2008 Comeback Stories: Same sex schools
This post is part of our series on people, places and things that have found new life in 2008.
Single sex public schools - and classrooms - are a growing trend in the United States. It comes as a surprise to many of us and evokes some strong feelings. Are these schools better for boys? Are they better for girls? Are they discriminatory? If we can have "separate but equal" programs for boys and girls, are we on the path to re-segregation?
Here's what happened -- Revisions made in 2006 to Title IX of the federal Education Amendments allow local school districts to offer single-gender schools and programs. There has to be a rationale; the same program also must be offered in a coeducational classroom, and enrollment must be voluntary. This reverses a thirty year trend away from same sex schools.
According to the National Association for Single Sex Public Education (www.singlesexschools.org), the number of same-sex public schools has increased from about a dozen nationwide to more than 300 over the last five years. A 2002 study in England suggests that both girls and boys did significantly better in single-sex schools but the benefits were more impressive for girls than for boys. A 2000 Australia study of over 270,000 students also suggests that both boys and girls achieve more in same-sex classrooms and a study in Jamaica concurred. Most international studies concur that girls benefit most from single-sex schools.
Girls seem to hold their own in coed classrooms through about 6th grade. After that, they lose ground. It's a cultural and psychological phenomena that Mary Pipher, Ph.D. examined in "Reviving Ophelia - Saving the Selves of Adolescent Girls" (1994). Pipher observed that at puberty, "Girls who were the subject of their own lives become the objects of others' lives. Girls stop being and start seeming."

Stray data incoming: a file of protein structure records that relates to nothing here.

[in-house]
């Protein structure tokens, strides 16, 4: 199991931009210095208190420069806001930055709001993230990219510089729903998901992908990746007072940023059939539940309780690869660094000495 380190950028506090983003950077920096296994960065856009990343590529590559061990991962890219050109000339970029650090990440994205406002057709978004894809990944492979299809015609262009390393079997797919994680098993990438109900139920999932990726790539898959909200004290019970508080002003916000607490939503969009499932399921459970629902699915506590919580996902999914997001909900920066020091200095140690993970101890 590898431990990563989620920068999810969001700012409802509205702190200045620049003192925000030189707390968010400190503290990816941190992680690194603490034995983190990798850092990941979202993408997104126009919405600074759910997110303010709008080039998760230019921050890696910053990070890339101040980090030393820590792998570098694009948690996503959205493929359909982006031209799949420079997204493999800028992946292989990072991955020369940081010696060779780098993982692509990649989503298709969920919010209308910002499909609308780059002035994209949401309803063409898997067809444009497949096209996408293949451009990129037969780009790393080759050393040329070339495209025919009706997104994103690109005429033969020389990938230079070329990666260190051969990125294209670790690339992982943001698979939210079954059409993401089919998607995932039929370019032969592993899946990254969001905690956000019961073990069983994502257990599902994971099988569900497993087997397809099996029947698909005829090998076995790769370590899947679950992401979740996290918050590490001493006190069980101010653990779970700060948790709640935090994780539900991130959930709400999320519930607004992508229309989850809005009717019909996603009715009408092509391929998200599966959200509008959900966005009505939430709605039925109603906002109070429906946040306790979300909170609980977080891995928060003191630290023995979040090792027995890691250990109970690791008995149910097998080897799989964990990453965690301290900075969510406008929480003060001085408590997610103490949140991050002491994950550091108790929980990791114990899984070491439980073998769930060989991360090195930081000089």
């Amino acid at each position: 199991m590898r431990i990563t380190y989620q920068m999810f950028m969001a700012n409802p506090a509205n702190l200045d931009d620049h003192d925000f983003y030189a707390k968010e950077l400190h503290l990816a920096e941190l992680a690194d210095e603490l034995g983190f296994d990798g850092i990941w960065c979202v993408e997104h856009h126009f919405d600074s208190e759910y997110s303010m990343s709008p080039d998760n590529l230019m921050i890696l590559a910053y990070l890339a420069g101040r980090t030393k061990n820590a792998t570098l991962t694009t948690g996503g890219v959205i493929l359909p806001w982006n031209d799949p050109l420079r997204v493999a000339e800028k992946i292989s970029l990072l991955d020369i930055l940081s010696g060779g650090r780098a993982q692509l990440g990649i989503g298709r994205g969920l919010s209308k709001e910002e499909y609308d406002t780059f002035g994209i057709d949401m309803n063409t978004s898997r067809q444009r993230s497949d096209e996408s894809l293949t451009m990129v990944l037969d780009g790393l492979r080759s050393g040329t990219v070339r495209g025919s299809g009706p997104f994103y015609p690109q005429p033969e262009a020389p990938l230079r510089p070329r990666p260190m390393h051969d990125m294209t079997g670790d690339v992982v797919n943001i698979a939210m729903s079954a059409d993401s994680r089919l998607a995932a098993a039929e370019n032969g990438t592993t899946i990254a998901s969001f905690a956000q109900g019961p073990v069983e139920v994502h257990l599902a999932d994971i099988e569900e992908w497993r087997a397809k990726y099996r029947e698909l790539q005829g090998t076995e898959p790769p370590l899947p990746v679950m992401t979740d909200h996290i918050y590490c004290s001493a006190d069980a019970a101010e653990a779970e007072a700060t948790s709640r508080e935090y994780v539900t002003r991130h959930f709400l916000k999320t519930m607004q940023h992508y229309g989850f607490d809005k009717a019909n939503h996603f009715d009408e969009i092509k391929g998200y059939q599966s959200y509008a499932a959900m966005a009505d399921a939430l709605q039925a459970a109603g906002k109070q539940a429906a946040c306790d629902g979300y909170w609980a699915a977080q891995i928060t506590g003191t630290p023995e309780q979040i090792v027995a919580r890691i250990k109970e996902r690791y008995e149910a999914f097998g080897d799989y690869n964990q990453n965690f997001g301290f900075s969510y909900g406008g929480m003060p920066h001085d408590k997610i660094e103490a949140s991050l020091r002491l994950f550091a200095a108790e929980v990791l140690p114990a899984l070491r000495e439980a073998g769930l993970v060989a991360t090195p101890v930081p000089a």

"Twenty years ago, all girl schools seemed headed for extinction...Today they are experiencing an extraordinary renaissance. Between 1991 and 2001, more than 30 new girls' schools opened through the United States from Harlem to Silicon Valley, Atlanta to Seattle" (www.hoover.org/publications/ednext/11129951.html).
There is another way to think about the issue. In the middle school/junior high school grades, students have different needs than most schools currently meet. Parents should look for schools that offer both their sons and daughters a steady dose of emotional support and engagement. Particularly during this vulnerable, critical period in their development, young adolescents need to be where they are doing well. Many are not, and options, including same-sex schools, are good to have.